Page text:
by Zak Salih

What Does It Mean to Be a Gay Man Today?

It’s just weeks after the historic Supreme Court marriage equality ruling, and all Sebastian Mote wants is to settle down. A high school art history teacher, newly single and desperately lonely, he envies his queer students their freedom to live openly the youth he lost to fear and shame.

So when he runs into his childhood friend Oscar Burnham at a wedding in Washington, D.C., he can’t help but see it as a second chance. Now thirty-five, the men haven’t seen each other in a decade. But Oscar has no interest in their shared history. Instead, he’s outraged by what he sees as the death of gay culture: bars overrun with bachelorette parties; friends getting married, having babies.

While Oscar and Sebastian struggle to find their place in a rapidly changing world, each is drawn into a cross-generational friendship that treads the line between envy and obsession: Sebastian with one of his students and Oscar with an older icon of the AIDS era. And as they collide again and again, both men must come reckon not just with one another, but with themselves.

Rich with sharply drawn characters and contemporary detail, provocative, and emotionally profound, Let’s Get Back to the Party is sure to appeal to readers of Garth Greenwell, Alan Hollinghurst, Claire Messud, and Rebecca Makkai.

Interview with the Author Zak Salih!

Zak Salih (c) Emily Poland
Patrick Munnelly: What was your inspiration for writing this story?

Zak Salih: The novel was a way for me to process, or at least explore, the experience of being a gay man of a particular generation: one with no lived experience of the AIDS plague and also no lived experience of the increased visibility and acceptance for queer kids in many parts of the country. I wasn’t interested in writing about coming out as a gay man so much as about coming into a larger community with a past and future, and trying to capture the struggle to understand one’s place within that continuity.

PM: How do you view your work fitting into the larger LGBTQ world as a whole?

ZS: Literature isn’t a competition, it’s a conversation—so I see this novel (and my writing in general) as just one more voice among many in terms of LGBTQ voices and stories. The idea is to have a tapestry of different experiences and characters: some pleasant, some unpleasant; some humorous, some serious; some realistic, some fantastical. Every LGBTQ writer does their small part to add to this collective.

PM: Where and when do you dedicate time to writing?

ZS: I share a row home with my partner that used to be two apartments, so my office is in what was originally the upstairs kitchen. I’ve got my computer, my books, art on the walls—everything I need to feel somewhat hermetically sealed during the two hours every morning I dedicate to writing fiction (I share my time with the marketing writing I do to pay the bills). I tend not to write on weekends, reserving that time instead for thinking and drumming up some sort of excitement for going back to my desk on Monday.
Congratulations to the winners of the four ARC copies of the book provided by Algonquin!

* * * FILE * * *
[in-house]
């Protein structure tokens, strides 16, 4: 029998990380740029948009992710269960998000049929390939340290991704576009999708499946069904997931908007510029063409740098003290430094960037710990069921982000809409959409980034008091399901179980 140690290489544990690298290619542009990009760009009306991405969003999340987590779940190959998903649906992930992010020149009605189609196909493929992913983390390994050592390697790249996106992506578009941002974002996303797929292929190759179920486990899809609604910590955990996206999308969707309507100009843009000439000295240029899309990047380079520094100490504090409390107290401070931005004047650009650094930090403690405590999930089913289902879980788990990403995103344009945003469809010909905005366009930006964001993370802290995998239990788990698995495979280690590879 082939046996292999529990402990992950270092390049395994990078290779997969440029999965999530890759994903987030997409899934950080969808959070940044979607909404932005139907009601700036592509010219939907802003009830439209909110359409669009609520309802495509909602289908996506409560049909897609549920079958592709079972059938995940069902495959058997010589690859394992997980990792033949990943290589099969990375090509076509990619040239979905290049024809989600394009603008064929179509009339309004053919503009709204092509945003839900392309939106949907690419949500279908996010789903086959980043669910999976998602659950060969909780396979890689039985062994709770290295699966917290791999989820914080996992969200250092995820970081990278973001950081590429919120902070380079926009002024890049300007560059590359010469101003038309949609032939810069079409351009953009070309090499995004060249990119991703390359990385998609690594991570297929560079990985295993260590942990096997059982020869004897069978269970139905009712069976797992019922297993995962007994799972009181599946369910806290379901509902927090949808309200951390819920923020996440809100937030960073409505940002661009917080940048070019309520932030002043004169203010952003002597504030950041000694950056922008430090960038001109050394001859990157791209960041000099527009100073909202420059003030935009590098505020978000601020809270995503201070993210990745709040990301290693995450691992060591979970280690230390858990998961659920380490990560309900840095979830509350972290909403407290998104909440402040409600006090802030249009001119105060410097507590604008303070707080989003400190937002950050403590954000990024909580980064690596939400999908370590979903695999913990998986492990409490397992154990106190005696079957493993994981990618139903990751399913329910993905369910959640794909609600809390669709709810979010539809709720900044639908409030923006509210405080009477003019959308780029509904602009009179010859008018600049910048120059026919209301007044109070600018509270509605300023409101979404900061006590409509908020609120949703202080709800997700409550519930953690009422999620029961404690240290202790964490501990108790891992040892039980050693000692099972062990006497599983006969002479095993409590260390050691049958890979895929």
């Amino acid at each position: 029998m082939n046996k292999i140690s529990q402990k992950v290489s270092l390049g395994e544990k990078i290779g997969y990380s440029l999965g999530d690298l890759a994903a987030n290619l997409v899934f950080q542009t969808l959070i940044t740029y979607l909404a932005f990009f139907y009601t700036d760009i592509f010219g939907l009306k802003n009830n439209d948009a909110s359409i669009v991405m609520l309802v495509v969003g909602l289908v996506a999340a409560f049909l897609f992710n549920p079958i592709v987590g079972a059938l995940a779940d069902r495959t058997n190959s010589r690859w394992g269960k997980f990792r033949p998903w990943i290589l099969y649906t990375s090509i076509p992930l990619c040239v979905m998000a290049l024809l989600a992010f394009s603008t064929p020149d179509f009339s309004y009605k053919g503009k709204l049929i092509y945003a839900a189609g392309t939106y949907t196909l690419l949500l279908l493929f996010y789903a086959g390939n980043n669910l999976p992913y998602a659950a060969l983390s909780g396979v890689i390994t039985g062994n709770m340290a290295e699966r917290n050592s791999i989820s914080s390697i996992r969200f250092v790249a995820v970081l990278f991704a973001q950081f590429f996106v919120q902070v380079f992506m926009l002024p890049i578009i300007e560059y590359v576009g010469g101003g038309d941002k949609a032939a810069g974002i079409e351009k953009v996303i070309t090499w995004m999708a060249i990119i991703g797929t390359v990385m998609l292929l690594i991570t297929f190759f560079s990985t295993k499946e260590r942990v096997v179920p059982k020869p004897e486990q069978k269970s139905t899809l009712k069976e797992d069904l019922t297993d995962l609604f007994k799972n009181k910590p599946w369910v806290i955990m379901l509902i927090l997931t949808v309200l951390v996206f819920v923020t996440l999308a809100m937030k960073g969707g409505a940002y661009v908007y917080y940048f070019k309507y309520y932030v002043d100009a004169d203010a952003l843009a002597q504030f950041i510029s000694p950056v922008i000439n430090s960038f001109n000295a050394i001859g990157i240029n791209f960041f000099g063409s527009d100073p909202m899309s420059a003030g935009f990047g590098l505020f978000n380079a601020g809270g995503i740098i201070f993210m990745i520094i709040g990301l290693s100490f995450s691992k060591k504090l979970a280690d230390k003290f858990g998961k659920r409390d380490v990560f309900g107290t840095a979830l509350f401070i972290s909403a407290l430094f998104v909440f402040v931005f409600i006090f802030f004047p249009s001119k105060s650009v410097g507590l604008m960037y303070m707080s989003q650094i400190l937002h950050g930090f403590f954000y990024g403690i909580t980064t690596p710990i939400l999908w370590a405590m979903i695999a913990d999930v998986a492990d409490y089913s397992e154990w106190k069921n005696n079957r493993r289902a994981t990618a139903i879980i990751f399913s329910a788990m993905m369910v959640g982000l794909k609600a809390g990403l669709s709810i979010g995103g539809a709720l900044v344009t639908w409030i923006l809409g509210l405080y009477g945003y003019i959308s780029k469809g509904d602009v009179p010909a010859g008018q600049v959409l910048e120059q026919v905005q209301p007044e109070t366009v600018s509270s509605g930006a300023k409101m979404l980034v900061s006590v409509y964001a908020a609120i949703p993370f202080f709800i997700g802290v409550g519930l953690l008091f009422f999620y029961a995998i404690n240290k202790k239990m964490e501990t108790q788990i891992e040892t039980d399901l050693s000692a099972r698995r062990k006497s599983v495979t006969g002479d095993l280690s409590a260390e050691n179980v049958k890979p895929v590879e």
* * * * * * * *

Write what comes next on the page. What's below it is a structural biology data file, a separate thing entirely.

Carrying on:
PM: What does LGBTQ representation mean to you?

ZS: The goal of LGBTQ representation, it seems to me, is about empowering people to live their own lives and authentic truths. It’s about LGBTQ people not as spit-shined statues to set up in a public square but as human beings in all their beauty and ugliness, their heroism and villainy. As the brilliant Carmen Maria Machado, writes in her memoir, In the Dream House, “Bring on the queer villains, the queer heroes, the queer sidekicks and secondary characters and protagonists and extras. They can be a complete cast unto themselves.”

PM: What are some of your current favorite authors and books?

ZS: Too many to give you any sort of definitive list, so I’ll just say that at the current moment, as my brain is telling my fingers what to type, some favorite authors include Maggie Nelson, Jenny Erpenbeck, Philip Roth, Saul Bellow, Toni Morrison, Marlon James, Susan Sontag, John Berger, Don DeLillo, Jericho Brown, and James Merrill. The last book I read that I still cannot get over is Catherine Lacey’s Pew.

PM: In the story, your characters are very inspired by Obergefell v. Hodges. How did that impact you?

ZS: I deliberately chose to situate the journeys of Sebastian and Oscar in the year between the Obergefell v. Hodges ruling and the Pulse nightclub shooting because they were two historical events I “experienced” as a member of the LGBTQ community—meaning I was fully conscious of myself as a gay man, and as part of a larger culture, when these two events occurred. I could relate to both moments—one of public celebration, one of public mourning—on an extremely visceral level.

PM: What’s your favorite TV show or movie featuring LGBTQ characters?

ZS: If you’ll indulge me and let me focus on the Q, I’ll say two favorite movies of mine are Ingman Bergman’s Persona and David Lynch’s Mulholland Drive. Both movies are about these very intense psycho-sexual relationships between women. Do they want to sleep with each other? Do they want to be each other? They’re incredibly surreal, sometimes downright bizarre films, as my favorite movies (LGBTQ or otherwise) tend to be.

PM: Your story shows a less glamorous style of gay life than often portrayed. What did it mean to you to show this more realistically?

ZS: I tried not to get too hung up on the idea of “likeability” when it came to Sebastian and Oscar—their attitudes, the choices they make throughout the novel. To create characters who are realistic, you have to make them messy (which ties in with your earlier question about representation). I suppose the lack of “glamor” comes from the fact that I, myself, don’t live any sort of glamorous life; I’m a sweatpants-at-8-on-a-Saturday-night gay, and damn proud of it.
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